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One of the basic problems of machine learning is deciding how to act in an uncertain world. For example, if I want my robot to bring me a cup of coffee, it must be able to compute the correct sequence of electrical impulses to send to its motors to navigate from the coffee pot to my office. In fact, since the results of its actions are not completely predictable, it is not enough just to compute the correct sequence; instead the robot must sense and correct for deviations from its intended path. In order for any machine learner to act reasonably in an uncertain environment, it must solve problems like the above one quickly and reliably. Unfortunately, the world is often so complicated that it is difficult or impossible to find the optimal sequence of actions to achieve a given goal. So, in order to scale our learners up to realworld problems, we usually must settle for approximate solutions. One representation for a learner's environment and goals is a Markov decision process or MDP. ...
LinearQuadratic Approximation of Optimal Policy Problems
, 2006
"... We consider a general class of nonlinear optimal policy problems involving forwardlooking constraints (such as the Euler equations that are typically present as structural equations in DSGE models), and show that it is possible, under regularity conditions that are straightforward to check, to deri ..."
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Cited by 49 (9 self)
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We consider a general class of nonlinear optimal policy problems involving forwardlooking constraints (such as the Euler equations that are typically present as structural equations in DSGE models), and show that it is possible, under regularity conditions that are straightforward to check, to derive a problem with linear constraints and a quadratic objective that approximates the exact problem. The LQ approximate problem is computationally simple to solve, even in the case of moderately large state spaces and flexibly parameterized disturbance processes, and its solution represents a local linear approximation to the optimal policy for the exact model in the case that stochastic disturbances are small enough. We derive the secondorder conditions that must be satisfied in order for the LQ problem to have a solution, and show that these are stronger, in general, than those required for LQ problems without forwardlooking constraints. We also show how the same linear approximations to the model structural equations and quadratic approximation to the exact welfare measure can be used to correctly rank alternative simple policy rules, again in the case of small enough shocks.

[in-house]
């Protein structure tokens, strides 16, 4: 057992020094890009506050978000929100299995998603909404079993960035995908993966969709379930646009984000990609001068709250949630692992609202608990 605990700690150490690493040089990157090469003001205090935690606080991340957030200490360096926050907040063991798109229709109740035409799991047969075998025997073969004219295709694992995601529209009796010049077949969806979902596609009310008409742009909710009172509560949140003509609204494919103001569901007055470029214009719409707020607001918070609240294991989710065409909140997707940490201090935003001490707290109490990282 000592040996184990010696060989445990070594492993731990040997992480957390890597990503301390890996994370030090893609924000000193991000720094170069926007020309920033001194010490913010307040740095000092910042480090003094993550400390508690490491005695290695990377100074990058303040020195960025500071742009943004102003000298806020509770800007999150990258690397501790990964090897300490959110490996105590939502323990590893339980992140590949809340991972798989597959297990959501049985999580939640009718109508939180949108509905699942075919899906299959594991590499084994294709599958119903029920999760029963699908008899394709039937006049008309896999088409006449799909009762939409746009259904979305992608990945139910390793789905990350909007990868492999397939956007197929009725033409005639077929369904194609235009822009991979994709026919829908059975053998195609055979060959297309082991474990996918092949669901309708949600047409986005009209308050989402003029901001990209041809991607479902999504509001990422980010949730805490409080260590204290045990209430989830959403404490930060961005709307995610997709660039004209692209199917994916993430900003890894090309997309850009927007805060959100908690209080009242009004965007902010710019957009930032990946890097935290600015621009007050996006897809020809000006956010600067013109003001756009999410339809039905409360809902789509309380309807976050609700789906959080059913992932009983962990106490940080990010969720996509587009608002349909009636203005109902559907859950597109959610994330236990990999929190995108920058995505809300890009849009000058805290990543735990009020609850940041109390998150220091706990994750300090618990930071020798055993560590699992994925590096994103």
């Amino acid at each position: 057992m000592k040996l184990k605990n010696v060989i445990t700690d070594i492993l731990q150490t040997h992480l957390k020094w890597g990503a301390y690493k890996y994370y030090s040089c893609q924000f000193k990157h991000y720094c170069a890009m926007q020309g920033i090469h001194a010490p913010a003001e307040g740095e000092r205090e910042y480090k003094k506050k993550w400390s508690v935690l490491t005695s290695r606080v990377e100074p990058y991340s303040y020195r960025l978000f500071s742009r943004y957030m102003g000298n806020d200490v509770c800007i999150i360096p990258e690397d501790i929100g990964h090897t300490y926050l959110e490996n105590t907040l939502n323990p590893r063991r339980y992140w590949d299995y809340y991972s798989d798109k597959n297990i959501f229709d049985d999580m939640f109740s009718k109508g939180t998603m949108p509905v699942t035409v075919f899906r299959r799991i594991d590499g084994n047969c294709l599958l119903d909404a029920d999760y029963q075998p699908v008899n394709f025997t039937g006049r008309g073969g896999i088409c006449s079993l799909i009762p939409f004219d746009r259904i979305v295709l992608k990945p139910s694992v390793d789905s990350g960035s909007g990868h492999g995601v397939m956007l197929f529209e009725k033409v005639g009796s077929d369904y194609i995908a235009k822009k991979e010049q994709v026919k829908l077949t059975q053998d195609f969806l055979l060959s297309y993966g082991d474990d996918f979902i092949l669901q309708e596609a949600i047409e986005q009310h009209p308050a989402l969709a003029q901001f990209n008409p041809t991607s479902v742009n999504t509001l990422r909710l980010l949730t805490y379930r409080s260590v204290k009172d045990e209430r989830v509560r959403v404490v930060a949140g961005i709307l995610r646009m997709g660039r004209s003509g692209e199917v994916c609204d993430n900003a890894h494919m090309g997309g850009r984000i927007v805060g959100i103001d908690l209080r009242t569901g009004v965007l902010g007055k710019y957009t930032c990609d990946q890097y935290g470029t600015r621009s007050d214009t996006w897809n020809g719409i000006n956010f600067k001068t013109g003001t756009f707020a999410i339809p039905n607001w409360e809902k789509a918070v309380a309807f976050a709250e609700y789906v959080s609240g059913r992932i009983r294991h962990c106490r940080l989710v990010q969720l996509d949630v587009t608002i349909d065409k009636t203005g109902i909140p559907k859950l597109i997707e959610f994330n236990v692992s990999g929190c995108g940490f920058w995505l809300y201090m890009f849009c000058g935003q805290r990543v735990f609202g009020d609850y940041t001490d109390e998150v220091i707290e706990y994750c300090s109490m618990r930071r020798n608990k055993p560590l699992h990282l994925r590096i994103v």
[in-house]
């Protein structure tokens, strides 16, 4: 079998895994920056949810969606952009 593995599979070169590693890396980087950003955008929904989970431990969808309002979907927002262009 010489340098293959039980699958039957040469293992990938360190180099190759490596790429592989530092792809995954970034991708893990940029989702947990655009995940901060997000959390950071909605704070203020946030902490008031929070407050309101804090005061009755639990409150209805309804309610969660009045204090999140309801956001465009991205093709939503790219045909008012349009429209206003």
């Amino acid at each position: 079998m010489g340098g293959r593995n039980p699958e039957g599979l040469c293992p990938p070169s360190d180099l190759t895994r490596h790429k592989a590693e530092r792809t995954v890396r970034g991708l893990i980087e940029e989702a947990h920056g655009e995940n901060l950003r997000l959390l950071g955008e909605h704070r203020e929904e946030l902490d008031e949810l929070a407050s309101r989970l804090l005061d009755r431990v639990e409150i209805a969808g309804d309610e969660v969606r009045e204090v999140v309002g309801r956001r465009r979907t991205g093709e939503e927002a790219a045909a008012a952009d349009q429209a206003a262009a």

External control in Markovian genetic regulatory networks: the imperfect information case
 Machine Learning
, 2004
"... Probabilistic Boolean Networks, which form a subclass of Markovian Genetic Regulatory Networks, have been recently introduced as a rulebased paradigm for modeling gene regulatory networks. In an earlier paper, we introduced external control into Markovian Genetic Regulatory networks. More precisely ..."
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Cited by 46 (17 self)
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Probabilistic Boolean Networks, which form a subclass of Markovian Genetic Regulatory Networks, have been recently introduced as a rulebased paradigm for modeling gene regulatory networks. In an earlier paper, we introduced external control into Markovian Genetic Regulatory networks. More precisely, given a Markovian genetic regulatory network whose state transition probabilities depend on an external (control) variable, a Dynamic Programmingbased procedure was developed by which one could choose the sequence of control actions that minimized a given performance index over a finite number of steps. The control algorithm of that paper, however, could be implemented only when one had perfect knowledge of the states of the Markov Chain.This paper presents a control strategy that can be implemented in the imperfect information case, and makes use of the available measurements which are assumed to be probabilistically related to the states of the underlying Markov Chain.
Hidden State and Reinforcement Learning with InstanceBased State Identification
 IEEE Transations on Systems, Man, and Cybernetics
"... Real robots with real sensors are not omniscient. When a robot's next course of action depends on information that is hidden from the sensors because of problems such as occlusion, restricted range, bounded field of view and limited attention, we say the robot suffers from the hidden state problem. ..."